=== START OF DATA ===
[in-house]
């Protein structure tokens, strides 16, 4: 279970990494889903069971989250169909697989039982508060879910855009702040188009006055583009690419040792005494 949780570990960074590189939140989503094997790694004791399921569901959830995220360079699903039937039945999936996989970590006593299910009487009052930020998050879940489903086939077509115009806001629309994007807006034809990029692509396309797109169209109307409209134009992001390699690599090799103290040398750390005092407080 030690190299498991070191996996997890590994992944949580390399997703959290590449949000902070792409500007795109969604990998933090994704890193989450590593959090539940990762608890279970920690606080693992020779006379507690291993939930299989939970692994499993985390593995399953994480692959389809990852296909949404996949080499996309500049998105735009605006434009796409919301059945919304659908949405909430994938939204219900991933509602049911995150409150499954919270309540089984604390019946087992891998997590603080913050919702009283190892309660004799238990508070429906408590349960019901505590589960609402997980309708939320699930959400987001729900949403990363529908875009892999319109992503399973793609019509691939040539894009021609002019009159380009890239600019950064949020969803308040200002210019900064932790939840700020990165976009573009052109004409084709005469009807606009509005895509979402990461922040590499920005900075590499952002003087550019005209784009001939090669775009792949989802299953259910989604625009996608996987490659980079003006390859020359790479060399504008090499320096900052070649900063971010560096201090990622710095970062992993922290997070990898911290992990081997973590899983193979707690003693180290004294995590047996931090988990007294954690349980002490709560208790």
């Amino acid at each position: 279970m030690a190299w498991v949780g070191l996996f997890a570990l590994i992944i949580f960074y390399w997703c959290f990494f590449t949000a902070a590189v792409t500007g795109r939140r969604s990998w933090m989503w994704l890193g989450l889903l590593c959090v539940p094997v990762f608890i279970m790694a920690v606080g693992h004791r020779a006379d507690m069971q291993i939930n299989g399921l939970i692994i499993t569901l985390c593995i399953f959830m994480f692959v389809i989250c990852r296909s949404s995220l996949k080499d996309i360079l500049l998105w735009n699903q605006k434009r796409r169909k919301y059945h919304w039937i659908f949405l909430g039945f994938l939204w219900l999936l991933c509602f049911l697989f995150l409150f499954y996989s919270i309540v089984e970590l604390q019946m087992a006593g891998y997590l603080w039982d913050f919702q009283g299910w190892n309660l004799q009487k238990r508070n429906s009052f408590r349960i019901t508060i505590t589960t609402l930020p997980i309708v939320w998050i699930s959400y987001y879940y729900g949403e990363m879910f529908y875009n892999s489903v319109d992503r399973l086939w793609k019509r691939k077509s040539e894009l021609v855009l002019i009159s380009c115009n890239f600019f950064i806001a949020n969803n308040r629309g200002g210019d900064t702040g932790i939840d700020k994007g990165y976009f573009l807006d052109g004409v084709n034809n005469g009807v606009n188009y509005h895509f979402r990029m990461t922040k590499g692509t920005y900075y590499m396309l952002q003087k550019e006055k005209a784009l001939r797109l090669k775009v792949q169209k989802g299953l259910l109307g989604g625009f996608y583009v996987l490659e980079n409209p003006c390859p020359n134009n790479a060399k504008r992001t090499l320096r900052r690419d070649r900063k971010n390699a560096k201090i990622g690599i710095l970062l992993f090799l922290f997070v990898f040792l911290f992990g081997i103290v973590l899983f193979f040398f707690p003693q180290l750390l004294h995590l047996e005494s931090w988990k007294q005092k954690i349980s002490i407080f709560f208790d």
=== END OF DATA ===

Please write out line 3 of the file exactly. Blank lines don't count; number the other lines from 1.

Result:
């Amino acid at each position: 279970m030690a190299w498991v949780g070191l996996f997890a570990l590994i992944i949580f960074y390399w997703c959290f990494f590449t949000a902070a590189v792409t500007g795109r939140r969604s990998w933090m989503w994704l890193g989450l889903l590593c959090v539940p094997v990762f608890i279970m790694a920690v606080g693992h004791r020779a006379d507690m069971q291993i939930n299989g399921l939970i692994i499993t569901l985390c593995i399953f959830m994480f692959v389809i989250c990852r296909s949404s995220l996949k080499d996309i360079l500049l998105w735009n699903q605006k434009r796409r169909k919301y059945h919304w039937i659908f949405l909430g039945f994938l939204w219900l999936l991933c509602f049911l697989f995150l409150f499954y996989s919270i309540v089984e970590l604390q019946m087992a006593g891998y997590l603080w039982d913050f919702q009283g299910w190892n309660l004799q009487k238990r508070n429906s009052f408590r349960i019901t508060i505590t589960t609402l930020p997980i309708v939320w998050i699930s959400y987001y879940y729900g949403e990363m879910f529908y875009n892999s489903v319109d992503r399973l086939w793609k019509r691939k077509s040539e894009l021609v855009l002019i009159s380009c115009n890239f600019f950064i806001a949020n969803n308040r629309g200002g210019d900064t702040g932790i939840d700020k994007g990165y976009f573009l807006d052109g004409v084709n034809n005469g009807v606009n188009y509005h895509f979402r990029m990461t922040k590499g692509t920005y900075y590499m396309l952002q003087k550019e006055k005209a784009l001939r797109l090669k775009v792949q169209k989802g299953l259910l109307g989604g625009f996608y583009v996987l490659e980079n409209p003006c390859p020359n134009n790479a060399k504008r992001t090499l320096r900052r690419d070649r900063k971010n390699a560096k201090i990622g690599i710095l970062l992993f090799l922290f997070v990898f040792l911290f992990g081997i103290v973590l899983f193979f040398f707690p003693q180290l750390l004294h995590l047996e005494s931090w988990k007294q005092k954690i349980s002490i407080f709560f208790d």